Want to experience Japan but can't afford the trip? Connect wirelessly to the sensory signals being recorded by someone in Japan. You can just tour. You could join in on a business meeting, similar to using video conferencing today, but you'd feel like you were actually there now.

Does someone require medical attention but there are no doctors around, but you are? Allow a doc or an EMT to take over your sensory and muscular control (a big risk, I agree) and allow them to perform the rescue using your body. Or just let them tap into your sensory signals while they explain what you should be doing, but I think the other method more likely to helpful.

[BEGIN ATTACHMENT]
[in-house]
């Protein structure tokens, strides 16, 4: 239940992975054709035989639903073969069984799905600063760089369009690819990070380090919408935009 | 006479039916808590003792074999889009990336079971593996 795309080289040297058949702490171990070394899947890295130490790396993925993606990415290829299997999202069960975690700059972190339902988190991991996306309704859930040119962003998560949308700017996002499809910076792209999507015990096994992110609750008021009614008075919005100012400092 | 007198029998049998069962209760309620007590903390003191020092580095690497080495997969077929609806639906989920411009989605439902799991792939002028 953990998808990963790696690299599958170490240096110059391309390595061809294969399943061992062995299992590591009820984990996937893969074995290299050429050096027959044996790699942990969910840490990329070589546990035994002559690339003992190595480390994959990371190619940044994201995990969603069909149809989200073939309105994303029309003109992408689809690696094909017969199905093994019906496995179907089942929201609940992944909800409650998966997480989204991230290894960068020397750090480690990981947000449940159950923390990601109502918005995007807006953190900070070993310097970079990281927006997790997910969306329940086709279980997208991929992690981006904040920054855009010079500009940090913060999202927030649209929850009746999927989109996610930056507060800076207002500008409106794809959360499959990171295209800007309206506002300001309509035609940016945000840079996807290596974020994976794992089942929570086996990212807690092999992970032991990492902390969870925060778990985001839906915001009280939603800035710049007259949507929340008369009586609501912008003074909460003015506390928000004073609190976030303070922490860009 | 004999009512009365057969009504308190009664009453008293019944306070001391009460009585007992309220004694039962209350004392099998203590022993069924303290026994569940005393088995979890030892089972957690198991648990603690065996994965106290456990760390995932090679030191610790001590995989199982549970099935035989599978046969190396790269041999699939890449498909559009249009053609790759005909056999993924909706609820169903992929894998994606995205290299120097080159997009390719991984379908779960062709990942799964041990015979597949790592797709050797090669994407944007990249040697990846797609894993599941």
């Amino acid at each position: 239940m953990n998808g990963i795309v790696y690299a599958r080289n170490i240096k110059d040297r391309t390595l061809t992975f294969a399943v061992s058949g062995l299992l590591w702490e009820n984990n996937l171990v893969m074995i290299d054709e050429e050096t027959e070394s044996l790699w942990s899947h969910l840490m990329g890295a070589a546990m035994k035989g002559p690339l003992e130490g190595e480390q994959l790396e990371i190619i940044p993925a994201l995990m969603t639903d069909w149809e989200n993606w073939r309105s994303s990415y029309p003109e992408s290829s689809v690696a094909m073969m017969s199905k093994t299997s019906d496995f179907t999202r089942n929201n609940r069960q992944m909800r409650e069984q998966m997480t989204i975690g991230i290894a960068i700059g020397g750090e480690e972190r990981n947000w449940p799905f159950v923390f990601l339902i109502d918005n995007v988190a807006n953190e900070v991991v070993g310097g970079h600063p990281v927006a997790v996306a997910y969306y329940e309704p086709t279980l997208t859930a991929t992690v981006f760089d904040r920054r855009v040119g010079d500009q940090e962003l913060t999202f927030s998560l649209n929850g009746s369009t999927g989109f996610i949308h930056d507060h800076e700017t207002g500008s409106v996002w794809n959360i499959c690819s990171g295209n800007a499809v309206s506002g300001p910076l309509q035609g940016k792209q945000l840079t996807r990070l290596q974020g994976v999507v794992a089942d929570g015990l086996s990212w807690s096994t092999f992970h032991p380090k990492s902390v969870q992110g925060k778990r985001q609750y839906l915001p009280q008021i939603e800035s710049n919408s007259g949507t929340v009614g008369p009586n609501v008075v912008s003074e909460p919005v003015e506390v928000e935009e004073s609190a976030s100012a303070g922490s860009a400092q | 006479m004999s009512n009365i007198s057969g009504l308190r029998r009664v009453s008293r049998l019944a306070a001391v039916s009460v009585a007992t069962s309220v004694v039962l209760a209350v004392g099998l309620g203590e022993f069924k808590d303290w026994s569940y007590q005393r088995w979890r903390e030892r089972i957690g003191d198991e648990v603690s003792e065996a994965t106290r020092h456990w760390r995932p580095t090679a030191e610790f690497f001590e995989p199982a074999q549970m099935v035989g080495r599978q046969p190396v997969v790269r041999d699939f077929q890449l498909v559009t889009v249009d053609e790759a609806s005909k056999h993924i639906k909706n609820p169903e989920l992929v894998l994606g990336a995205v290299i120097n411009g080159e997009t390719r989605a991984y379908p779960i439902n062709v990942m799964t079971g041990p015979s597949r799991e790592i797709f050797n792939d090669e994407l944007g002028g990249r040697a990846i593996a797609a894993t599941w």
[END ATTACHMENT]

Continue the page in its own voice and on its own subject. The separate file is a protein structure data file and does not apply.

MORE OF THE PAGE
Family home videos will no longer be recorded by a camera, but with your own eyes. Let people pay to experience things others have experience (like seeing a film). Experience for yourself the thrill of climbing K2. Experience what it's like to swim as a dolphin, or...even what a dolphin is thinking (eventually I hope)!

See, as though with your own eyes, what Curiosity (or his future offspring) is seeing on the surface of Mars.

The list goes on, I'm sure (assuming this technology were even possible in the future). But, I'm really interested in what everyone else thinks. I'm expecting some sobering oversights being pointed out to me. I welcome this. But, I do love science fiction as well.